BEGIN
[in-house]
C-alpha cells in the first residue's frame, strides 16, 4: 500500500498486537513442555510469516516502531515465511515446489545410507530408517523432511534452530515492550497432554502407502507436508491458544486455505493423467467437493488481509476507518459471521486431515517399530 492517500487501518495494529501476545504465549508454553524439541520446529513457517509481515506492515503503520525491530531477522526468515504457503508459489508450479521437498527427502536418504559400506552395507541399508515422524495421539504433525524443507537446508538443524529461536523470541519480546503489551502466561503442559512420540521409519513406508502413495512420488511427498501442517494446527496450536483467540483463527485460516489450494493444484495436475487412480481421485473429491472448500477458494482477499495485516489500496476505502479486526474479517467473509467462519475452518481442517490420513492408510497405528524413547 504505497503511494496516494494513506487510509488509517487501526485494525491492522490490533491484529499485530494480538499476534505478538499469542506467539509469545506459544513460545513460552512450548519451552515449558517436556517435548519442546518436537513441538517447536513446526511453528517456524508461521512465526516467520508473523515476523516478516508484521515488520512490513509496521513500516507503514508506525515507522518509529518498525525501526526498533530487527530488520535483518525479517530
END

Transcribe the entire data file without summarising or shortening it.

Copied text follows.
[in-house]
C-alpha cells in the first residue's frame, strides 16, 4: 500500500498486537513442555510469516516502531515465511515446489545410507530408517523432511534452530515492550497432554502407502507436508491458544486455505493423467467437493488481509476507518459471521486431515517399530 492517500487501518495494529501476545504465549508454553524439541520446529513457517509481515506492515503503520525491530531477522526468515504457503508459489508450479521437498527427502536418504559400506552395507541399508515422524495421539504433525524443507537446508538443524529461536523470541519480546503489551502466561503442559512420540521409519513406508502413495512420488511427498501442517494446527496450536483467540483463527485460516489450494493444484495436475487412480481421485473429491472448500477458494482477499495485516489500496476505502479486526474479517467473509467462519475452518481442517490420513492408510497405528524413547 504505497503511494496516494494513506487510509488509517487501526485494525491492522490490533491484529499485530494480538499476534505478538499469542506467539509469545506459544513460545513460552512450548519451552515449558517436556517435548519442546518436537513441538517447536513446526511453528517456524508461521512465526516467520508473523515476523516478516508484521515488520512490513509496521513500516507503514508506525515507522518509529518498525525501526526498533530487527530488520535483518525479517530